The Beni-Amer (Hidareb) are found in the northwest and northeast of the country, and are prominent in towns of Keren, Agordat and Tessenei.

 The Hidareb nomads live in portable tents that are built by women. The tents are rectangular in shape and are made of woven, black or gray goat hair. Their daily diet consists of dairy products (especially camel’s milk), beef, and some grain. They traditionally wore animal skin clothes; however, today it is more common to wear manufactured clothing. They are dependent on cash to purchase clothes and other desired goods. The Hidareb’s view of the “good life” is to have large herds and to live in green, well-watered pastures.

The Hidareb are divided into clans. They are named after their ancestors, and the line of descent is traced through the males. Each clan has its own pastures and water sites that may be used by others with their permission. Clans vary from one to twelve families. Disputes between clans are often settled by traditional Hidareb law; but most day-to-day affairs are managed by the heads of the families. The Hidareb are a hospitable people, always showing kindness to other clans; however, they are not necessarily friendly to foreigners.

Rites of passage are at birth, circumcision (of males), engagement, marriage, death and remembrance or a second funeral. The Hidareb are only partially dependent upon cash, with which they buy clothing, coffee, grain and oil. Fewer than 3 percent are town dwellers.

 The more sedentary Hidareb build mud-walled houses with more furnishings. All members of a family, husband and wife and all children below age seven, sleep in on a large bed also made of straw mats and wollen rugs, on a wooden frame. In a polygamous family the husband will sleep in the tent of each wife in turn. Unmarried men sleep in the open at the edge of camp.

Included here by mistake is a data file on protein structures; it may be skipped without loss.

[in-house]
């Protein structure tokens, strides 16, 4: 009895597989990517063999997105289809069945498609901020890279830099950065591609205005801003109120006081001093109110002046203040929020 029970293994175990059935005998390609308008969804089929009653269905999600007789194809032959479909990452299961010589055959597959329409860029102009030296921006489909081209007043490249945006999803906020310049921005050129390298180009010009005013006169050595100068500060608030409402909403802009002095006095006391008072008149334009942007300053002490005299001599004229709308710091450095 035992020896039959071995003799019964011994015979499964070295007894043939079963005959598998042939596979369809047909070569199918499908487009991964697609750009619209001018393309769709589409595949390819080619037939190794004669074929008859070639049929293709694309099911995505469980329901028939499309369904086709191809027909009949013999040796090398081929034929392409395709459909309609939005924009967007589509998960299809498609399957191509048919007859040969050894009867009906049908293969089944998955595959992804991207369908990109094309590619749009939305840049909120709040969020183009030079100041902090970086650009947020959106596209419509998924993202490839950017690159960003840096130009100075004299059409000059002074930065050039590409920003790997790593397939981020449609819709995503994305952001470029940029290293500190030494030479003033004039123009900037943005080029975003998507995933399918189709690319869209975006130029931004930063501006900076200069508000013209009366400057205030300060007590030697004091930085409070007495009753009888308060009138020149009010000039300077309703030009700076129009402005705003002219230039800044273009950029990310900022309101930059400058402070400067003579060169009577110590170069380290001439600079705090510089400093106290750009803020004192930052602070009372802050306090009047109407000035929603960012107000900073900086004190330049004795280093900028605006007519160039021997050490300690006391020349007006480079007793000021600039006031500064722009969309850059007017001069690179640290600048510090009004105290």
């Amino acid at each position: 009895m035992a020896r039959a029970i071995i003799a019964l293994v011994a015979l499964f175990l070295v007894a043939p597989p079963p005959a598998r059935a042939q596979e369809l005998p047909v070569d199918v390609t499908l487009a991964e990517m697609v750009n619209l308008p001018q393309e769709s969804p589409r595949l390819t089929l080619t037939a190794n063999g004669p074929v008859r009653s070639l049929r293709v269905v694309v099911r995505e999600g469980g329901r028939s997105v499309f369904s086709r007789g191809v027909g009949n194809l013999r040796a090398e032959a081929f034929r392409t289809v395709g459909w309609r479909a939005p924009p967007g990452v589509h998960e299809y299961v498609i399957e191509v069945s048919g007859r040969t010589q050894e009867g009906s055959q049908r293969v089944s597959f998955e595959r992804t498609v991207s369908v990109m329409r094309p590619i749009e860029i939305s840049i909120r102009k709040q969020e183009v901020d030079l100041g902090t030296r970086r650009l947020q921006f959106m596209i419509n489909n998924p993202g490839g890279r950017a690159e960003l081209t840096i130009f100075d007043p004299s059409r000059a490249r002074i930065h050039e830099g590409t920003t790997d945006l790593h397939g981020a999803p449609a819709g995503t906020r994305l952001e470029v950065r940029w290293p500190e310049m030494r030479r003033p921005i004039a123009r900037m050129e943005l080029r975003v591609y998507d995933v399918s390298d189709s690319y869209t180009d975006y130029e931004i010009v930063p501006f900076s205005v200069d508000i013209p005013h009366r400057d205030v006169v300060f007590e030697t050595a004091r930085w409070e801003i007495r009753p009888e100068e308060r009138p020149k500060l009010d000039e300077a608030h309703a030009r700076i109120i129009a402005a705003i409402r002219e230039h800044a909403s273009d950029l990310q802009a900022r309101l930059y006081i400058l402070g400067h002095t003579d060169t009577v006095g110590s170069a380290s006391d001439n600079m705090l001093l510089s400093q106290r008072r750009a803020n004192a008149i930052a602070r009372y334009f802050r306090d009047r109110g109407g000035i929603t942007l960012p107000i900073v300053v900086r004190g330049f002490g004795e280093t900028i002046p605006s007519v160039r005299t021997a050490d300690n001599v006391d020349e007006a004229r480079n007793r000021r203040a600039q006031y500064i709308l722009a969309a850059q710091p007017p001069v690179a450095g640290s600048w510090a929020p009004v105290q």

The preferred marriage pattern is children of brothers (first cousins). Multiple wives are rare. Only the wealthiest Beja have more than one wife. After a marriage contract has been made, a large gift of livestock, clothing, and other goods is given to the bride’s family “bridewealth” (sadag). The mother’s brother is an important figure. The goal of young couples is to have many male children and to acquire a great number of female camels. 

 All of the Hidareb are Muslims; however, they practice what is known as “folk Islam.” This can be attributed to the fact that their conversion to Islam was largely motivated by their desire to retaliate against Turkish rulers. Today, their beliefs are interwoven with a rich variety of traditional superstitions. For example, the Hidareb believe that men have the power to curse others by giving them the “evil eye.” They also believe in wicked jinnis (spirits capable of taking on animal forms) and other invisible spirits. The Hidareb believe that evil spirits can cause sickness, madness, and accidents. Black magic is practiced and animal sacrifices are used in sacred pagan ceremonies. They have adopted many Islamic practices such as repeating prayers, but these prayers are often not understood.

Currently there are about 206,650 Hidareb in Eritrea, they are prominently known for their locked hairs and beautiful set of teeth, this ethnic group in Eritrea is one of the many that makes Eritrea different and special, hence it is our duty to preserve them within the territories of their origin.